What is rabies in humans?
Rabies is a potentially deadly virus. It can be spread to humans through a bite from the saliva of an infected animal. In the United States, animals most often carrying rabies virus and transmitting the disease to humans include:
In the developing countries of Southeast Asia and Africa, rabies is most commonly spread to people by stray dogs. Those at risk for contracting the virus should get a vaccine to protect themselves. If the affected person starts showing signs and symptoms of rabies, virus infection almost always leads to death.
Rabies virus causes rabies infection. The virus is carried and spread by the saliva of infected animals. For example, it can be transmitted by an infected animal biting another animal or biting a human. Occasionally, the rabies virus can be transmitted when infected saliva enters the eyes or mouth (mucous membranes). For example, this might happen if an animal with signs of rabies licked an open sore or cut on a person’s skin. For a human to get rabies, two things must happen:
- the person should have contact with a rabid animal
- during the contact, the transmission of infected material should occur, including exposure to the spit of the rabid animal from a bite or scratch
Mechanisms of infection transmission
- Bites from rabid animals are the most widely recognized method of transmitting rabies to humans.
- Scratches by rabid animals are less likely to cause the disease than bites, yet are still considered a potential method of rabies transmission.
Among the infected tissues in rabid animals is spit. The virus is transmitted when infected material gets into bite wounds, open cuts on the skin caused by scratches, or onto mucous membranes. At that point, the infection spreads from the site of introduction to the brain, then all through your body’s significant organs.
Rabies can get into humans through organ and tissue transplants in rare situations.
What animals can transmit the rabies virus?
Any mammal can spread the rabies virus. However, animals most likely to transmit rabies to humans are:
Farm animals and pets
Every year, researchers from the Centers for Disease Control and Prevention (CDC) gather data about instances of rabies in humans and animals from the state health divisions and distribute the data in an outlined report. In 2015, 50 states and Puerto Rico reported 5,508 instances of rabies in animals and three cases in humans to the CDC. This number of announced cases decreased by 8.7 percent compared to 2014 (6,033 animals and one human instance of rabies). Wild creatures represented 92.4 percent of cases of rabies in 2015. Bats were the most out of control natural life species (30.9 percent of animal cases in 2015), trailed by raccoons (29.4 percent), skunks (24.8 percent), and foxes (5.9 percent). Household animals represented 7.6 percent of every out-of-control animal announced in the United States in 2015. The number of announced rabid dogs increased in 2015 as opposed to 2014. However, the number of revealed rabid cats diminished from 272 in 2014 to 244 in 2015. In addition, the number of rabid cows in 2015 expanded contrasted with 2014, while the number of rabid horses and donkeys decreased. During this century, in the United States, human deaths caused by rabies have declined from at least 100 every year to 2-3. Two projects have been in charge of this decrease. Firstly, animal control and immunization programs started in the 1940s, and oral rabies vaccination programs in the 2000s have eliminated domestic dogs as a reservoir of rabies in the United States. Secondly, viable human rabies vaccines and immunoglobulins have been produced.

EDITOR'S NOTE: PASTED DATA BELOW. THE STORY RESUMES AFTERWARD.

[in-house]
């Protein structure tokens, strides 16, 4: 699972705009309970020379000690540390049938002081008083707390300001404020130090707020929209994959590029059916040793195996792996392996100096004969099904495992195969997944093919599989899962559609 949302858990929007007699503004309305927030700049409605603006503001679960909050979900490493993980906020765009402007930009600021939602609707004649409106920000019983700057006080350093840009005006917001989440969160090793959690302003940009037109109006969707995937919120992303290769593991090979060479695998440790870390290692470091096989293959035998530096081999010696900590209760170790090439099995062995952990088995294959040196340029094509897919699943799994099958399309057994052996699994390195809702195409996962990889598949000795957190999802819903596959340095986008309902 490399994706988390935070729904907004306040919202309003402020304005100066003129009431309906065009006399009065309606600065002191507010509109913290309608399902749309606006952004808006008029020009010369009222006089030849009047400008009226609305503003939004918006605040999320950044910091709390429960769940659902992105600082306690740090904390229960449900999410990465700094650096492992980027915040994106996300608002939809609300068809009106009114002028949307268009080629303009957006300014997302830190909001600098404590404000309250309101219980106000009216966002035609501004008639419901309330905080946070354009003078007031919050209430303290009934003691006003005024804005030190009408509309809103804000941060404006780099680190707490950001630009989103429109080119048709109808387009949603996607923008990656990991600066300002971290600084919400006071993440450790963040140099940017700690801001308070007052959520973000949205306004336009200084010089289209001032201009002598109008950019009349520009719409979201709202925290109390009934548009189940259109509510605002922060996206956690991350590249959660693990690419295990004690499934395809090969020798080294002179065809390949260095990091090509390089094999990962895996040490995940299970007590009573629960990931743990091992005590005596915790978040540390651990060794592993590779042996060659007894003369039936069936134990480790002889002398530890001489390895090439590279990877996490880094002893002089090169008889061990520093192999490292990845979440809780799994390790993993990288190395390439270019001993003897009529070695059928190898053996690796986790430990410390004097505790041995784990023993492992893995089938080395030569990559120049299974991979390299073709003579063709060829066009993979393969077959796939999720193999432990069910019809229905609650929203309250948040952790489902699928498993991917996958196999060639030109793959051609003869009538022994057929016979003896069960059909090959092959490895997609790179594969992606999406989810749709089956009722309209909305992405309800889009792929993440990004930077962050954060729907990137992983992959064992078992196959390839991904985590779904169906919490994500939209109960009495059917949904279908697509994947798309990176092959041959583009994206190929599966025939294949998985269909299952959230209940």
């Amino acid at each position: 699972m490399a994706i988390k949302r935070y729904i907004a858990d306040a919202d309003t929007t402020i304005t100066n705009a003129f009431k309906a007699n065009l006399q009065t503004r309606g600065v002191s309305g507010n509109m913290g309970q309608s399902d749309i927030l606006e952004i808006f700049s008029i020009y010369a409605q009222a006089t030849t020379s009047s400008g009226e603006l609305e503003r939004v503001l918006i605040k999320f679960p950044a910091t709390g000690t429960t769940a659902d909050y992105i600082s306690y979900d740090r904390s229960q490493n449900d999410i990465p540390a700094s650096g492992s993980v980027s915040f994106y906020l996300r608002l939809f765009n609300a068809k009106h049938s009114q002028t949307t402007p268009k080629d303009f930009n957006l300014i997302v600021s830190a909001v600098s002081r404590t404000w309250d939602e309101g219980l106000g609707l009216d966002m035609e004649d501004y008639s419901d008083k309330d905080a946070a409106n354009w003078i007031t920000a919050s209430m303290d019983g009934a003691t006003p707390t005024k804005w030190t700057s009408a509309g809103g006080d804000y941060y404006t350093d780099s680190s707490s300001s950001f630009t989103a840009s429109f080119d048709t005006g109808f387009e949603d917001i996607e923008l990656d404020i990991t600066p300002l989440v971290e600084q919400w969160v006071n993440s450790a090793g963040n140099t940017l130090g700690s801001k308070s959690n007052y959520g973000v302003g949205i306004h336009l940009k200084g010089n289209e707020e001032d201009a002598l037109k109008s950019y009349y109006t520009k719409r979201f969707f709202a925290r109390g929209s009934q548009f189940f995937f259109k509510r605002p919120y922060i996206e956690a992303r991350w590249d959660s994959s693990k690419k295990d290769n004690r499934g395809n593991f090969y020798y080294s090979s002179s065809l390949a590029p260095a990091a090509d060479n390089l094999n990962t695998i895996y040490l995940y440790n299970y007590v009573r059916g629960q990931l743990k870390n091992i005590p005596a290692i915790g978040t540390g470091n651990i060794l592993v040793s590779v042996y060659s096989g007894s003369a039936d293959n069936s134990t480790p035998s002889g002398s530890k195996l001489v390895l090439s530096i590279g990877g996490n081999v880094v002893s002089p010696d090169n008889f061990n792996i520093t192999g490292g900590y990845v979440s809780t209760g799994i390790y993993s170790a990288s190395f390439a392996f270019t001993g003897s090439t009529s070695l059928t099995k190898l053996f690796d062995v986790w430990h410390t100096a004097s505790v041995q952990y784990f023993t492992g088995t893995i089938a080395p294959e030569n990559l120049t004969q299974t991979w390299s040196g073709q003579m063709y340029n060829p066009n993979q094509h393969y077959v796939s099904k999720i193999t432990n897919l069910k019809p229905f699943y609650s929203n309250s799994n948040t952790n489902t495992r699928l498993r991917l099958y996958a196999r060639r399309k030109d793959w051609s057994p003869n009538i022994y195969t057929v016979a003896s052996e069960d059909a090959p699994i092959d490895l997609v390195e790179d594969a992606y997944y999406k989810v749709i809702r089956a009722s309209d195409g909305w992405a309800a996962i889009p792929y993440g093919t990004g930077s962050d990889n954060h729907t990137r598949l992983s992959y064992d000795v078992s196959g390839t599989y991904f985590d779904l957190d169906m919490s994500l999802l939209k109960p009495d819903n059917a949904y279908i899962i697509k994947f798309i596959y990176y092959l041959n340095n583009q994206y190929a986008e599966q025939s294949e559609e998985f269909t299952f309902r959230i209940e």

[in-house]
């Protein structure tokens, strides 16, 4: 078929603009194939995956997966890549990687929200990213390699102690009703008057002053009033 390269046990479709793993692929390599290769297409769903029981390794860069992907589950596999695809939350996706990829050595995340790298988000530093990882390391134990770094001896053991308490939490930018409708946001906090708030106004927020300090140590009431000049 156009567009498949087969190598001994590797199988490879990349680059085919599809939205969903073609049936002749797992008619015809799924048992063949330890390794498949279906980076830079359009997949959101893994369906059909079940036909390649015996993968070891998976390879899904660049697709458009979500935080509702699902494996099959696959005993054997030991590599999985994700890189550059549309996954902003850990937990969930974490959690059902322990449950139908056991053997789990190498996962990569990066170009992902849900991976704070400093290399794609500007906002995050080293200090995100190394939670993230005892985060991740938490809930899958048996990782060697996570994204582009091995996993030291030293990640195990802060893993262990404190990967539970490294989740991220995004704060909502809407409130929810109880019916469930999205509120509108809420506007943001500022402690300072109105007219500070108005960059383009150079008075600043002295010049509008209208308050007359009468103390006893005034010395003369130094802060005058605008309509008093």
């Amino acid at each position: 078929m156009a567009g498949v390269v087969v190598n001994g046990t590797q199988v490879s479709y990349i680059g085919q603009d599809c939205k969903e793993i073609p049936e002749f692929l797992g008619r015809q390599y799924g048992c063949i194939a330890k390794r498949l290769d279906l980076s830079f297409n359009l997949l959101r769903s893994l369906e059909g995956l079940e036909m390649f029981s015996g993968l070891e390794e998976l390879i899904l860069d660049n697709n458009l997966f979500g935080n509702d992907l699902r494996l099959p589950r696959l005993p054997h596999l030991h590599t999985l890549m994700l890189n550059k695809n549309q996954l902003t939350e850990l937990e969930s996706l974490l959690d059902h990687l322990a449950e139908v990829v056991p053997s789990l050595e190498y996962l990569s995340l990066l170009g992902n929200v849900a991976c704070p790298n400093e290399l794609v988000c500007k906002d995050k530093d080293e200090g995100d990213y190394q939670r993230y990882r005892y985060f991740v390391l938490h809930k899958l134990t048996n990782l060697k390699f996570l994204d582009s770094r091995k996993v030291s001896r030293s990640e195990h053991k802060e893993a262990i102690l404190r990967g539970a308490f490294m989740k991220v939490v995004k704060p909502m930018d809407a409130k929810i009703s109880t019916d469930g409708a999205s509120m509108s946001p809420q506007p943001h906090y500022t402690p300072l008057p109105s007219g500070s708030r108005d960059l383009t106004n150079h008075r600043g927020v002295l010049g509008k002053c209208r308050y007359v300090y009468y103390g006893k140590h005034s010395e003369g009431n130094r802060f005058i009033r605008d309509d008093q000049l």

Rabies risk factors
Certain factors can increase the risk of contracting the rabies virus. These include:
- Living in or traveling to developing countries in which rabies is more common. The list includes countries in Southeast Asia and Africa.
- Participating in activities where you may come in contact with animals that often carry the rabies virus. Such activities may include camping without taking safety precautions to keep animals away from your campsite or exploring dark caves where bats like to live.
- Working at a job requiring you to handle the virus (in a laboratory).
- Wounds on the neck, hands, or head. These allow the virus to spread more rapidly to the brain.
As with any disease, rabies has some complications. They include:
- the constant pressure inside the skull (intracranial pressure)
- irregular heartbeats (cardiac arrhythmias)
- respiratory failure
- acute renal failure
- heart failure
- gastrointestinal hemorrhage
In some cases, paralysis occurs at the early onset of signs of rabies.
You can learn about symptoms of rabies in humans by Clicking Here.